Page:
Within organizational research, several findings have been made that show that we benefit from the fact that there are dissidents, that is, those who dare advocate views other than the majority, Troels Leland writes.
Trols Leyland is a Research Fellow at the NHH/Hauge School of Management
Point of view: People who think differently from the majority, the opponents, not only create greater diversity. They contribute valuable insights, other perspectives, and new ideas. We need more, not less, from this day.
Within the framework of organizational research, several results have been made which show that we benefit from the fact that there are dissidents, i.e. those who dare to defend views other than the majority. In fact, this is also the case if what they represent at the end turns out to be incorrect. Several studies show that the quality of decisions in organizations increases when this type of minority opinion is communicated during the process. In fact, decisions can be better when someone dares to challenge an established mindset. It is necessary for different viewpoints to emerge and become a part of the evaluation that is made until a decision is made.
Of course, we are not talking here of quarrel or difficulty, nor of differing for the sake of difference. While it may be helpful for someone to ask critical control questions or take on the role of opponent or “devil’s advocate,” the defector goes deeper than that. This is done, among other things, by promoting a different point of view, an alternative solution, or a new way of looking at things constructively. This allows different arguments and viewpoints to be evaluated, honing them against each other and contributing to the breadth of opinions that are presented to the arena. This, in turn, makes it possible to see even more nuances. We may learn something new and be enriched by other ways of looking at the world. And not least: we can find new solutions and answers to the challenges we face precisely because we choose to let go of new ideas and ideas.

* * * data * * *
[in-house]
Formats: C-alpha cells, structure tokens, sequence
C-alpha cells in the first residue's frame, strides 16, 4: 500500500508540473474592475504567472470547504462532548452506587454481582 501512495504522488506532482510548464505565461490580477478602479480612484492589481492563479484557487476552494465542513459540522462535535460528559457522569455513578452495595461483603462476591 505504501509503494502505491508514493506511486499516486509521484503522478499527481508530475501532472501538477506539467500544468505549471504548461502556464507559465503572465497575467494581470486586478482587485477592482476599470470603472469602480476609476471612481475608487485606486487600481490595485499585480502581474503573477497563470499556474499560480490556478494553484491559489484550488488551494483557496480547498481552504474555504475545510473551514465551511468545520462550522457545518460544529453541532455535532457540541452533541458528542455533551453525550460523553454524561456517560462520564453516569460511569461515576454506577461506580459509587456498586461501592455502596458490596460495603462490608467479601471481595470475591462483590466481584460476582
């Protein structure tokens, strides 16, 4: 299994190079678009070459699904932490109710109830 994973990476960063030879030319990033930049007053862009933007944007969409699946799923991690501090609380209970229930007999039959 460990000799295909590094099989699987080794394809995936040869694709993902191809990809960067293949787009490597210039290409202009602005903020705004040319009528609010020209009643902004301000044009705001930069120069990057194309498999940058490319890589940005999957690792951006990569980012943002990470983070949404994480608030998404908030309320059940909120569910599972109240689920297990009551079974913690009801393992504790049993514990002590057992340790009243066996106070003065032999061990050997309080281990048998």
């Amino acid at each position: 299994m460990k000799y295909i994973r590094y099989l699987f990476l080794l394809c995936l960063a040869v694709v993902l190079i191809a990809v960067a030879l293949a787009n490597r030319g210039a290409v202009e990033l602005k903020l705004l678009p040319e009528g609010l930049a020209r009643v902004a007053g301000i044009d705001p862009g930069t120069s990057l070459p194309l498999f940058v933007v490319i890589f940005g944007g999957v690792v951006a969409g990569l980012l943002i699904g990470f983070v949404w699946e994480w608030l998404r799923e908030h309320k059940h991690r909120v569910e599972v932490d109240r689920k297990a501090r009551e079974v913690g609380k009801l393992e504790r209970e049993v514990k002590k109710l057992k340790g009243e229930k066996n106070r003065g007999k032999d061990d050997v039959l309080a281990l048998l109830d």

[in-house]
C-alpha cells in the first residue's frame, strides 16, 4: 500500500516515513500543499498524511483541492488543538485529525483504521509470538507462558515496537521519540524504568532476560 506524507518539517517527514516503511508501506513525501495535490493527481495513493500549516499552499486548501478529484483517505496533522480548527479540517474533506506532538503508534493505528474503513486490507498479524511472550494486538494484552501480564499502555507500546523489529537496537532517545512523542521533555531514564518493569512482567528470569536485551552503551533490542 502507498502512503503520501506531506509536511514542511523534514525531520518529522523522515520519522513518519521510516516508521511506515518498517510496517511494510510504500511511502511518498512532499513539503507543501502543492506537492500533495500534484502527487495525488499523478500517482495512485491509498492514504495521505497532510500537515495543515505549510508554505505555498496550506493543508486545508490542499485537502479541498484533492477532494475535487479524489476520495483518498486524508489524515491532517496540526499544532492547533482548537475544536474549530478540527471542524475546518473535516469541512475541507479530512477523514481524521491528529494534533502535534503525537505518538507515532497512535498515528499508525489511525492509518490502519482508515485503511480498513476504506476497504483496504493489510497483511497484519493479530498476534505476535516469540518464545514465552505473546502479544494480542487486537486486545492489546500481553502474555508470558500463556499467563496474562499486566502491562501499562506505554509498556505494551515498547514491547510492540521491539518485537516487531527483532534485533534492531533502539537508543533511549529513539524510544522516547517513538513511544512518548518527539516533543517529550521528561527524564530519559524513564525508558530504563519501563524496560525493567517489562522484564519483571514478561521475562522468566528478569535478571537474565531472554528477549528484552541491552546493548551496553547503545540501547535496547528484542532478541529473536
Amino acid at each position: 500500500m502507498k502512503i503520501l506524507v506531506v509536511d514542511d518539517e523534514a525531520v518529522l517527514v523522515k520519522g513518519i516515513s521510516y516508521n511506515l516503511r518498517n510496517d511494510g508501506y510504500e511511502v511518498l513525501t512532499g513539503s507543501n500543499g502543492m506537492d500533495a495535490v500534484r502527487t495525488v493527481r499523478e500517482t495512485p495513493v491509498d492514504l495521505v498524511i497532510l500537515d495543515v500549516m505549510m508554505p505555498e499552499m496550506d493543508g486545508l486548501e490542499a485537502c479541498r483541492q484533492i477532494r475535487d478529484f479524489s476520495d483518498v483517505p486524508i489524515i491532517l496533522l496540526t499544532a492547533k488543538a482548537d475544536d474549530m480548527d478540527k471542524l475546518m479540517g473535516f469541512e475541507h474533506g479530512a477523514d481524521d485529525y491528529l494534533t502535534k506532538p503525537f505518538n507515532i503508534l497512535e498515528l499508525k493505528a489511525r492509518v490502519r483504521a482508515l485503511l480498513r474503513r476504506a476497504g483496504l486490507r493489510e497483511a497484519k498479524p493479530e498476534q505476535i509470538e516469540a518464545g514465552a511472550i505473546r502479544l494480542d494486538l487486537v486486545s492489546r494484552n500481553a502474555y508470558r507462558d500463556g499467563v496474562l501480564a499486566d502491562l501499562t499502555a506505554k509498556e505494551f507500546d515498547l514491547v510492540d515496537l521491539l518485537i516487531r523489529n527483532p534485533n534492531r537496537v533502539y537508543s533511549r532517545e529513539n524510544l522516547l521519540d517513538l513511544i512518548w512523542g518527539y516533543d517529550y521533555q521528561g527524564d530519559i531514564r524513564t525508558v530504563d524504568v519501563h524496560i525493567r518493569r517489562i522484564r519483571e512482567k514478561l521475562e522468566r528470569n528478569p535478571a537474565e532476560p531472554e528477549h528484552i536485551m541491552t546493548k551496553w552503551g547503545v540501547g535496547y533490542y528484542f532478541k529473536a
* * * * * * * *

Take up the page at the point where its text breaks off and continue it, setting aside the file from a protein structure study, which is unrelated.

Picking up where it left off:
In many ways, it is absolutely essential in a healthy organizational culture that you show respect and try to understand the perspective of those who think otherwise. It should of course be that the differing opinions are frankly discussed and the actual content of the arguments being discussed. Organizations characterized by compliance and alignment represent the opposite. Here it is difficult to imagine that innovation and creative solutions enjoy good growth conditions. A strong culture is all well and good, but not if it is so rigid and entrenched that it becomes more important to fit in and speak properly politically than to dare to challenge and think in a new way. Then the pressure to comply can become so great that voices promoting other views fade and die.
In the extreme, this can lead to what is called groupthink. Here, the desire for harmony, agreement and compliance becomes so great that one simply does not think of alternative solutions. It is very difficult to come up with dissenting opinions in such a context. Thus, there is a high chance that good and constructive proposals will be rejected and you will end up with bad decisions as a result. Then, of course, it’s not that consensus and agreement are negative. However, this should come as a result of a process in which the various alternatives are explored first, rather than actually deciding the answer. So we need dissidents who dare to challenge the established mindset and come up with other ideas and perspectives.
Finally: for institutions to break the law of opposition, managers and staff are needed who make it easy for opponents to let their alternative opinions escape and ensure that their voice is heard before a decision or solution is made. It requires openness, courage and security. If we want to be able to develop the best solutions to tomorrow’s challenges, this is the key: Make room for different thinkers! Abandon the dissidents!
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